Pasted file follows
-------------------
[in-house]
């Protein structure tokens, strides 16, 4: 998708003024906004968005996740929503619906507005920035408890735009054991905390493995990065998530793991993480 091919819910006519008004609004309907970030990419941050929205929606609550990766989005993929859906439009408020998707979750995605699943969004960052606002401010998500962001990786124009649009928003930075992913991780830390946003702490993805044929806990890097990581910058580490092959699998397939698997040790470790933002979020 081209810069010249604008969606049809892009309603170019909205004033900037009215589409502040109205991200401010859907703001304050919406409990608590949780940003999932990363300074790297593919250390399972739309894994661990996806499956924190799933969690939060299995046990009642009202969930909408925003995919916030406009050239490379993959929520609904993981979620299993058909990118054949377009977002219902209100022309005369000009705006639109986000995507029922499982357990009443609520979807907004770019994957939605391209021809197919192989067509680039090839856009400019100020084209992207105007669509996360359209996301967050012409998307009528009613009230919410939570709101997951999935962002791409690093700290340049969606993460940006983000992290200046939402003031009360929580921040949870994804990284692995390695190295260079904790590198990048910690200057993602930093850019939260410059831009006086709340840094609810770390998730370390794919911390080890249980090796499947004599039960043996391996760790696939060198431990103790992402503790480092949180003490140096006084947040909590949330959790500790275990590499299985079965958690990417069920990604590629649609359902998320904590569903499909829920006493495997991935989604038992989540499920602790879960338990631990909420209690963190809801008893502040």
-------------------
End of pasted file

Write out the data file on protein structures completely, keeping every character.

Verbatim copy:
[in-house]
């Protein structure tokens, strides 16, 4: 998708003024906004968005996740929503619906507005920035408890735009054991905390493995990065998530793991993480 091919819910006519008004609004309907970030990419941050929205929606609550990766989005993929859906439009408020998707979750995605699943969004960052606002401010998500962001990786124009649009928003930075992913991780830390946003702490993805044929806990890097990581910058580490092959699998397939698997040790470790933002979020 081209810069010249604008969606049809892009309603170019909205004033900037009215589409502040109205991200401010859907703001304050919406409990608590949780940003999932990363300074790297593919250390399972739309894994661990996806499956924190799933969690939060299995046990009642009202969930909408925003995919916030406009050239490379993959929520609904993981979620299993058909990118054949377009977002219902209100022309005369000009705006639109986000995507029922499982357990009443609520979807907004770019994957939605391209021809197919192989067509680039090839856009400019100020084209992207105007669509996360359209996301967050012409998307009528009613009230919410939570709101997951999935962002791409690093700290340049969606993460940006983000992290200046939402003031009360929580921040949870994804990284692995390695190295260079904790590198990048910690200057993602930093850019939260410059831009006086709340840094609810770390998730370390794919911390080890249980090796499947004599039960043996391996760790696939060198431990103790992402503790480092949180003490140096006084947040909590949330959790500790275990590499299985079965958690990417069920990604590629649609359902998320904590569903499909829920006493495997991935989604038992989540499920602790879960338990631990909420209690963190809801008893502040």